In the early 19th century (1812), encouraged by the influence of the values of the Enlightenment and the experience of the French Revolution, Spain adopted a liberal constitution that gave Puerto Rico the right to send a representative to the Cortes installed in Cádiz. Cortes was the name of the Legislative Assembly under the Spanish constitutional monarchy. This allowed Ramón Power y Giralt, an island-born military officer, to be designated to represent Puerto Rico in the Cortes of Cádiz.
But this experiment was only transitory, and as soon as independence movements gained force in the empire’s continental territories and the absolutist monarchy was restored in Spain (1816), Puerto Rico returned to its status as a territorial possession governed in despotic fashion. Subsequent governors during the 19th century, fearful that the ideas of independence that had dismantled the continental empire in the Americas would proliferate, pursued even more centralized and despotic practices than their predecessors had. The so-called “omnipotent powers” were created, which gave the governor absolute (what is today called dictatorial) authority, including the power to imprison and exile citizens arbitrarily without following due process of the law. Any demand by the island natives for political participation in the governmental structure was seen as seditious and was subject to immediate repression. The governor, as representative of Spain, exercised absolute political power in this paranoid and despotic environment.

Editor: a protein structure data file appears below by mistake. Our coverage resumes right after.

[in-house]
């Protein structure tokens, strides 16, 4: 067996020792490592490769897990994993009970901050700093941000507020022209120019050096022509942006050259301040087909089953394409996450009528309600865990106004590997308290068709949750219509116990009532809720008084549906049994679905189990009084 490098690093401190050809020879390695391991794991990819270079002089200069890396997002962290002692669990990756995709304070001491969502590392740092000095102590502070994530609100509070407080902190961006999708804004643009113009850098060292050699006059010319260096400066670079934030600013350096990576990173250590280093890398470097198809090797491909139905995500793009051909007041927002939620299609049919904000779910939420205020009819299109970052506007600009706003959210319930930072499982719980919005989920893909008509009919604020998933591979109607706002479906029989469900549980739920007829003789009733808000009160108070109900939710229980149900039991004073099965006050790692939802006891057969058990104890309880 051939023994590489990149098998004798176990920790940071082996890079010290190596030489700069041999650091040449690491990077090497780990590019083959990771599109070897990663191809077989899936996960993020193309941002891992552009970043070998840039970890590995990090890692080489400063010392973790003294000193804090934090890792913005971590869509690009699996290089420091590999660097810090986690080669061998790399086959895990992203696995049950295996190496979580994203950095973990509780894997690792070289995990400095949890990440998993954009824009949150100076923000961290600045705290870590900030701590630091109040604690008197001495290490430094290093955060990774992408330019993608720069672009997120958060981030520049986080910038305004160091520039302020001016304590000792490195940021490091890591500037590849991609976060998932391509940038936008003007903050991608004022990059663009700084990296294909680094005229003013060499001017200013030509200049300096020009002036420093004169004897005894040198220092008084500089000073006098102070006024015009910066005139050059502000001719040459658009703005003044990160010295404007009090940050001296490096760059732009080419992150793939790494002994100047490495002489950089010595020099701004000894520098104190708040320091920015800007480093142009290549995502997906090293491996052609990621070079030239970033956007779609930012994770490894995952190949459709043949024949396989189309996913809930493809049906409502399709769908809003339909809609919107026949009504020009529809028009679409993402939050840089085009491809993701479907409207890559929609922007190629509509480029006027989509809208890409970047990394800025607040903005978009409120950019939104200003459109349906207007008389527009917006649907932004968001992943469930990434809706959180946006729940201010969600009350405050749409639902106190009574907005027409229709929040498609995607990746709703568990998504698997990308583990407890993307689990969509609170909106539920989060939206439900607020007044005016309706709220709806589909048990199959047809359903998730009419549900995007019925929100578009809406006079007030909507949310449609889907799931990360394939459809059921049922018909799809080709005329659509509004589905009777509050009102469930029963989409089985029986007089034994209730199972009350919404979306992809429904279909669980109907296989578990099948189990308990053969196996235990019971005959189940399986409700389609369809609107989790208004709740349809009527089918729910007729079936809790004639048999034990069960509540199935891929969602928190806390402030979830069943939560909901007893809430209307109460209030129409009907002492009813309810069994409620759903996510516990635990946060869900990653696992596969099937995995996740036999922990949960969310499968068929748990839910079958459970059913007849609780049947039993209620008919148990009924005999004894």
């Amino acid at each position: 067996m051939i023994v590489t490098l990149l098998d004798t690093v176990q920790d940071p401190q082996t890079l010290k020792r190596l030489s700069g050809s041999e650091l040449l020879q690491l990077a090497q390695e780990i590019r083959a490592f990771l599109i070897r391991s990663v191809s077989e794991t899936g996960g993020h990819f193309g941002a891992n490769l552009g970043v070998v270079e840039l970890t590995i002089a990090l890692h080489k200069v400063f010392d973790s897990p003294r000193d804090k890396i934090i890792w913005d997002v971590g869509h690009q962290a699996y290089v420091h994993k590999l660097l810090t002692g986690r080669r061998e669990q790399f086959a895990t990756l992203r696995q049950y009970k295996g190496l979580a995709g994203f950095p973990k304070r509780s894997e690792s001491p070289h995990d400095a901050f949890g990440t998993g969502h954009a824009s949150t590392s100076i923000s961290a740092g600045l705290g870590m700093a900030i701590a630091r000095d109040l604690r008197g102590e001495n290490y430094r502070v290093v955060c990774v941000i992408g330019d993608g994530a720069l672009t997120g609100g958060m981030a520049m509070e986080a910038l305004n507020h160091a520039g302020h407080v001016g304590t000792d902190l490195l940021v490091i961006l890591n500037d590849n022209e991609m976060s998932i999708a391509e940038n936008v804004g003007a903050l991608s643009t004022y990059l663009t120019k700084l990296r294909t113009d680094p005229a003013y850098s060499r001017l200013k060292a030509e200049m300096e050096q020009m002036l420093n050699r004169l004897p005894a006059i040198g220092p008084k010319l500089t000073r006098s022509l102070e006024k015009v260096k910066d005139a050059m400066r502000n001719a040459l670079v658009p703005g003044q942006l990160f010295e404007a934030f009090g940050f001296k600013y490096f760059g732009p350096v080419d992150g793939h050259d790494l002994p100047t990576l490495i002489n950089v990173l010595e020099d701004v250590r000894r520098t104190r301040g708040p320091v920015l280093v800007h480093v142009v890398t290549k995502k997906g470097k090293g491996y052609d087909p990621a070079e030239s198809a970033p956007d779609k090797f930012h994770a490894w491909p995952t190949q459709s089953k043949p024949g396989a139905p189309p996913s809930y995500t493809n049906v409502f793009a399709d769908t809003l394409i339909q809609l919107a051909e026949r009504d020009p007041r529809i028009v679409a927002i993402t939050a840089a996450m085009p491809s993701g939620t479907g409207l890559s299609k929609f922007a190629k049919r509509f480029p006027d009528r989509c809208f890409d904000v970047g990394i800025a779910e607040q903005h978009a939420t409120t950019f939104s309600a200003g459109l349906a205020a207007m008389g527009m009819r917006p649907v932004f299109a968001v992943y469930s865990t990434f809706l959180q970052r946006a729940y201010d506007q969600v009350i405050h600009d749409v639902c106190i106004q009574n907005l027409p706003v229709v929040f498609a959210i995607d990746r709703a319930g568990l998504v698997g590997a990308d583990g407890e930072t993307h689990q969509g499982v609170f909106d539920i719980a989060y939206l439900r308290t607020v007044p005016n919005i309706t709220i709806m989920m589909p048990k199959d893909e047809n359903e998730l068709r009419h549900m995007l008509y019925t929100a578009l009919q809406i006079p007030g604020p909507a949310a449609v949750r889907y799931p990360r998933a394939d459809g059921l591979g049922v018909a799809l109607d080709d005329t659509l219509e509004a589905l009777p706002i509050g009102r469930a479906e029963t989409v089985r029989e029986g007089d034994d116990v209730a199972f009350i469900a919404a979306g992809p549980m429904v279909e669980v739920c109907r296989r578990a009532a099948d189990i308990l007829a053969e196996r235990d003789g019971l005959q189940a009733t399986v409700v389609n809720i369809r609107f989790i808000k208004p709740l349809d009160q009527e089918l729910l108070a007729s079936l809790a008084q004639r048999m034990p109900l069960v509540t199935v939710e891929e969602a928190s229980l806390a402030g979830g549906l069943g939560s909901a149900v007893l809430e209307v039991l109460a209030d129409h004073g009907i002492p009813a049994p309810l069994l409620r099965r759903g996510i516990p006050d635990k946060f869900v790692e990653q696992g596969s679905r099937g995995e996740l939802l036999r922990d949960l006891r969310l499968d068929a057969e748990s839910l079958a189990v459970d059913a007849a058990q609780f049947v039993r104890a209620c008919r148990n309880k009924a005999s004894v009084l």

When the first civil government was inaugurated in Puerto Rico under the United States (the Foraker Act of 1900), the power of the governor, as representative of the government of the United States, continued to dominate the colonial administration without considering representative practices. As under Spanish rule, the governor was named by the government of the colonizing country (appointed by the president) and all political power was centralized in this one person. Under Spain the institution that supervised colonial issues was the Indies Council, and under the United States the task fell to the Department of the Interior, although in day-to-day reality it fell on the Navy. The Foraker Act allowed the creation of a Legislative Assembly, but only the lower house (the House of Delegates) was elected by popular vote. The upper house, called the Executive Council, consisted of six government cabinet members appointed by the president of the United States, like the governor. It was not until 1917 with the approval of the Jones Act that the Executive Council was replaced with an elected Senate. But by then the figure of the governor was established as the political institution with real power and the one around which all governmental action turned. The governor’s powers over the judicial institutions were absolute, as could be seen clearly when nationalist movements arose. The actions of Governor Blanton Winship in 1937 when he ordered the violent repression of the nationalists in Ponce by the Puerto Rico Police, in the so-called Ponce Massacre, were evidence of the impunity with which the imperial political structure acted, just as in Spanish times.